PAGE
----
How DI is Bridging that Gap
According to a study from Vox Media and Nielsen, 38% of local news site visitors do not visit any national news sites, reinforcing the importance of local journalism.
For over 30years, Direct Impact (DI) has cultivated countless relationships among journalists and influencers across priority markets for our clients. Our national grassroots model, which includes a network of more than 1,000 local experts, helps us reach audiences through non-traditional outlets. Additionally, our Earned-Plus approach that combines human intelligence with the science of data and technology helps amplify visibility around a particular story and its reach within local markets. By combining traditional public relations with on-the-ground grassroots activation, paid media, brand research and strategy, and data analytics, we can deliver impactful, targeted messages that help meaningfully shape the local narrative.
With editorial staffs shrinking, most journalists are now being paid per click. Therefore, a story that is interesting and of great local importance can help drive coverage – especially if an outlet can be first in breaking that story in print, digitally and on social media.
There is much speculation about the changing dynamics within the local media market. As the journalists interviewed in the 60 Minutes piece acknowledged, most Americans trust local news outlets more than the national media. David Jackson, a reporter for The Better Government Association, a nonprofit newsroom in Chicago, said, “I work with a lot of young people, and I tell them that we’re leaving them with a smashed and broken system that they’re going to have to reinvent because it’s necessary. Journalism is necessary for the survival of American democracy.”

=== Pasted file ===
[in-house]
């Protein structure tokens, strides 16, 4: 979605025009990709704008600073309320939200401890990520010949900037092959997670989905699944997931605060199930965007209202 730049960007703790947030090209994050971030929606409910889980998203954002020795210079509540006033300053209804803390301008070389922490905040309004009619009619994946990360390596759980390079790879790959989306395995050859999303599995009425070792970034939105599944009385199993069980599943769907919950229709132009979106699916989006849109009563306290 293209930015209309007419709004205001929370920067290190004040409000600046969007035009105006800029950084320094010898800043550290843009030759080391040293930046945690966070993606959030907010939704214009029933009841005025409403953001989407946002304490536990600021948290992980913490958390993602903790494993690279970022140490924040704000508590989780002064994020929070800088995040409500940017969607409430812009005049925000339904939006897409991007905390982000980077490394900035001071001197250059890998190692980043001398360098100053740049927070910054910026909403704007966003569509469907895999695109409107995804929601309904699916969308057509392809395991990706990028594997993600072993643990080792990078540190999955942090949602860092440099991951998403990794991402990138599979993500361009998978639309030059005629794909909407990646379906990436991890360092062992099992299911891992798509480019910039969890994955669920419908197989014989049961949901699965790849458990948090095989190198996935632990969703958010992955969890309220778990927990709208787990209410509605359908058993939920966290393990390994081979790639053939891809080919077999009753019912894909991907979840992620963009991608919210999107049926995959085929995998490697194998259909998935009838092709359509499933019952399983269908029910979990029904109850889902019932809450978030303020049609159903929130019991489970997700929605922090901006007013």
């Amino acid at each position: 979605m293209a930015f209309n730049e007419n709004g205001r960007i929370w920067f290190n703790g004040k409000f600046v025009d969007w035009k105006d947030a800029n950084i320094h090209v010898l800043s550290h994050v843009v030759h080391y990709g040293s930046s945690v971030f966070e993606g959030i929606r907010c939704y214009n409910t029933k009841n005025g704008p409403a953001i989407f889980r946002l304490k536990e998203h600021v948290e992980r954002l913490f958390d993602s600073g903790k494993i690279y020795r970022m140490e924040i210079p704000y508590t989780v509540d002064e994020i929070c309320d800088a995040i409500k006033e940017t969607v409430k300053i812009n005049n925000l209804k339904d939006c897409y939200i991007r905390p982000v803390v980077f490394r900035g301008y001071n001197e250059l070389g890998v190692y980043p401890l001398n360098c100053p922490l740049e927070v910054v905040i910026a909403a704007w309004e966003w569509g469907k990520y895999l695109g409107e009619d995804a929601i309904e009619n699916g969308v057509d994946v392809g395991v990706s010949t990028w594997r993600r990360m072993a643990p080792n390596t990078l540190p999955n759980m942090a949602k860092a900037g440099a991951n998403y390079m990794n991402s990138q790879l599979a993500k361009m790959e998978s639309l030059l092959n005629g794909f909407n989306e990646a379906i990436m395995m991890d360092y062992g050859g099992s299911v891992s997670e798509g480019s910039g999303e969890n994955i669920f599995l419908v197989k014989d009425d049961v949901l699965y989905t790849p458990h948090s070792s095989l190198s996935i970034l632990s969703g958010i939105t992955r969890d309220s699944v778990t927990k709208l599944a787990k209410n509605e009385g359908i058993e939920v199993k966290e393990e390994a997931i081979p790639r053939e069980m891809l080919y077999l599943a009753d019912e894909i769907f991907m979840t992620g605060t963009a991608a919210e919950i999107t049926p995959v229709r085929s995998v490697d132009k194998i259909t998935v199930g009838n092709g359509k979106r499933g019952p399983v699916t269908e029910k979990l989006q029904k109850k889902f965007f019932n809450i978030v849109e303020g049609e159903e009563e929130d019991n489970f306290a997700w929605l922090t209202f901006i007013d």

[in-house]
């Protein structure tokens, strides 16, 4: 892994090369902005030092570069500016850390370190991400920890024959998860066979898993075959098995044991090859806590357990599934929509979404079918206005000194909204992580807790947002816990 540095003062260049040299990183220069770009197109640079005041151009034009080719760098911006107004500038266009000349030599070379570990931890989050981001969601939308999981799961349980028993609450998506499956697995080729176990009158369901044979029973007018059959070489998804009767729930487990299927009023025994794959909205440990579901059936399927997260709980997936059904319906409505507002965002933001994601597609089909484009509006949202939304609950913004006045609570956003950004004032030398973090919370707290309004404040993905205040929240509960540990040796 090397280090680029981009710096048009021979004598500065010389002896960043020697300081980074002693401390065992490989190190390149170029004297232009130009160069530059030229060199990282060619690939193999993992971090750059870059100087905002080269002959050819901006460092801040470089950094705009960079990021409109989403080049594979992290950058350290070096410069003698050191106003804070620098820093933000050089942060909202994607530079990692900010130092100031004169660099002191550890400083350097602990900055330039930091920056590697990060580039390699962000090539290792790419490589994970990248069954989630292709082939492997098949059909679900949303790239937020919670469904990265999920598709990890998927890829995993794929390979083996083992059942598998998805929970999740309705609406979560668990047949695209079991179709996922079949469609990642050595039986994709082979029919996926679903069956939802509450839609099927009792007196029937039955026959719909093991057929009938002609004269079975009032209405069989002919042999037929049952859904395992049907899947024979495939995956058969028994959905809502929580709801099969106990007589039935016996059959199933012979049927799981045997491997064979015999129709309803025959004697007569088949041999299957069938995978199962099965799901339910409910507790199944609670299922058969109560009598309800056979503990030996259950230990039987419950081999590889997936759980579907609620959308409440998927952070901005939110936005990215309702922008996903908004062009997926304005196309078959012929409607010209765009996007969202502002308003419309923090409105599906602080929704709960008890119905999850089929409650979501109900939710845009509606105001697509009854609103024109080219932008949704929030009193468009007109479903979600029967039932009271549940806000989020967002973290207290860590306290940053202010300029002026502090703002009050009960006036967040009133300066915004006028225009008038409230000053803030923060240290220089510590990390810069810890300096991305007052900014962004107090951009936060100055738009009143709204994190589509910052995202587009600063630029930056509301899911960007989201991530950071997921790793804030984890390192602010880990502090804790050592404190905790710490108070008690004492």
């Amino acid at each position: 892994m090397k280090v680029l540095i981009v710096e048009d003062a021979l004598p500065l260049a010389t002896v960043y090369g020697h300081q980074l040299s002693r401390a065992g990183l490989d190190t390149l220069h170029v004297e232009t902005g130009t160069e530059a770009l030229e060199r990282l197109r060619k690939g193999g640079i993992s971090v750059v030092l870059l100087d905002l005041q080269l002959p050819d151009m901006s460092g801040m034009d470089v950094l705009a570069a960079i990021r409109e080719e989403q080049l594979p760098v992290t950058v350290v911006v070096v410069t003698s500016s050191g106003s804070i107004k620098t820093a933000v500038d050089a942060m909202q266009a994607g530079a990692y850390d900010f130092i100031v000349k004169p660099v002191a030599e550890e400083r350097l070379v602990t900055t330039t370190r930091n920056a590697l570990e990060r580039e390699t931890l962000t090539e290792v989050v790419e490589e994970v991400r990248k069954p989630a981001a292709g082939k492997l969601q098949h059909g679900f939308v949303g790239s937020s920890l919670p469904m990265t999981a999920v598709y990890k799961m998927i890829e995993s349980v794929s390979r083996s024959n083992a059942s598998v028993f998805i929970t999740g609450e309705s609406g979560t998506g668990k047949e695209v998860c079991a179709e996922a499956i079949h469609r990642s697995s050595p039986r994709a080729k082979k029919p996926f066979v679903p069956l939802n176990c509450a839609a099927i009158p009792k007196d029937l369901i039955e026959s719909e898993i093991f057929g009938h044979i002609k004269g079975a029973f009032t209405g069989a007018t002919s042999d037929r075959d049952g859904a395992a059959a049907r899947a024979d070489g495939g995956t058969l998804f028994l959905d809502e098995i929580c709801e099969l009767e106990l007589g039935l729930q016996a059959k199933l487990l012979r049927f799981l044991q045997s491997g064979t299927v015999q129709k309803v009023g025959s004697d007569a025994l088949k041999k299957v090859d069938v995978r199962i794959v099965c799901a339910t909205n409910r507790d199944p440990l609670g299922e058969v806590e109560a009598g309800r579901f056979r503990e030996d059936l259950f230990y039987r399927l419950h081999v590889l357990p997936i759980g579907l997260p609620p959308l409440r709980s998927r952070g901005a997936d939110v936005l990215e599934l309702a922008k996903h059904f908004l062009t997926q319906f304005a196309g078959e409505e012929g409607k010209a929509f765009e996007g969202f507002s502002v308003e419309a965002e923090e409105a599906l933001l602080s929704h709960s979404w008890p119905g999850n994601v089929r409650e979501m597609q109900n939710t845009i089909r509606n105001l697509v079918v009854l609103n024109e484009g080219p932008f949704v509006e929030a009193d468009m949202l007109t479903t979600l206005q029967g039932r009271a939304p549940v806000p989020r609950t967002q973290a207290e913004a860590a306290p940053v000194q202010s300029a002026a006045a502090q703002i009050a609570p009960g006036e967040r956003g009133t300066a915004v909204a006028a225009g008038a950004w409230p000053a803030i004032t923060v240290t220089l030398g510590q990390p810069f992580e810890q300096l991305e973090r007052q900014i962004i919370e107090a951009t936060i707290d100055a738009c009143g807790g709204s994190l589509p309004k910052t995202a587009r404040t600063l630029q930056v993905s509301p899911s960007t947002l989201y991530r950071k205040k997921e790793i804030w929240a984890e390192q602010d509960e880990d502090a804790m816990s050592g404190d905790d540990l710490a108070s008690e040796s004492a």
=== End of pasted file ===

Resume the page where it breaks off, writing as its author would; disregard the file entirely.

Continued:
As experts in local media trends, DI has a front row seat to the evolution underway in markets across the country and what the rise in non-traditional outlets will mean for local news coverage and consumption in the future. Let us help you navigate this ever-changing landscape and the right approach to ensure your story will resonate among local audiences.
Rob Beaird is a senior project manager at Direct Impact, specializing in communications, public relations, and influencer outreach. Rob’s previous career as a broadcast journalist has played a role in building strong relationships with media across the country. As a journalist, Rob received the Edward R. Murrow Journalism Award, as well as honors from the Texas Associated Press Broadcasters Association.
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As experts in local media trends, DI has a front row seat to the evolution underway in markets across the country and what the rise in non-traditional outlets will mean for local news coverage and consumption in the future.
Have a local issue you need to address? Looking to engage the right audience in key communities?Want to reach consumers and policymakers at a hyper-local level? Direct Impact can help.